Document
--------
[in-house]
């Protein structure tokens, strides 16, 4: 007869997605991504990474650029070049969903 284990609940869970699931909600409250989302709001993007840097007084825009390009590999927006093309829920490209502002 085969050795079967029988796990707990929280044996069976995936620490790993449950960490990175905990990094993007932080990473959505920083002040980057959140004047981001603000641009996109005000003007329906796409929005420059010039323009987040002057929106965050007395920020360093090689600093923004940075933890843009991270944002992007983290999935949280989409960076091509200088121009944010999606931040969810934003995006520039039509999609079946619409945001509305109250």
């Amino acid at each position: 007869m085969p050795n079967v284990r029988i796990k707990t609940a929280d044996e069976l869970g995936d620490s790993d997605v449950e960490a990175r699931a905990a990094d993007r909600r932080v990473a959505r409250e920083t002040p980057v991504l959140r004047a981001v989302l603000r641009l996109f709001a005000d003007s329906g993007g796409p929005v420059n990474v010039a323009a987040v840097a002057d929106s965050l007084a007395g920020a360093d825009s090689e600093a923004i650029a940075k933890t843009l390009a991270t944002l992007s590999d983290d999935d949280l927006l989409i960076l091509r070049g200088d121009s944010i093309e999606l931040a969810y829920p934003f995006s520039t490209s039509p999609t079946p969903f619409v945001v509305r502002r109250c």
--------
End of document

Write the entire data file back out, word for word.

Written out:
[in-house]
């Protein structure tokens, strides 16, 4: 007869997605991504990474650029070049969903 284990609940869970699931909600409250989302709001993007840097007084825009390009590999927006093309829920490209502002 085969050795079967029988796990707990929280044996069976995936620490790993449950960490990175905990990094993007932080990473959505920083002040980057959140004047981001603000641009996109005000003007329906796409929005420059010039323009987040002057929106965050007395920020360093090689600093923004940075933890843009991270944002992007983290999935949280989409960076091509200088121009944010999606931040969810934003995006520039039509999609079946619409945001509305109250």
């Amino acid at each position: 007869m085969p050795n079967v284990r029988i796990k707990t609940a929280d044996e069976l869970g995936d620490s790993d997605v449950e960490a990175r699931a905990a990094d993007r909600r932080v990473a959505r409250e920083t002040p980057v991504l959140r004047a981001v989302l603000r641009l996109f709001a005000d003007s329906g993007g796409p929005v420059n990474v010039a323009a987040v840097a002057d929106s965050l007084a007395g920020a360093d825009s090689e600093a923004i650029a940075k933890t843009l390009a991270t944002l992007s590999d983290d999935d949280l927006l989409i960076l091509r070049g200088d121009s944010i093309e999606l931040a969810y829920p934003f995006s520039t490209s039509p999609t079946p969903f619409v945001v509305r502002r109250c």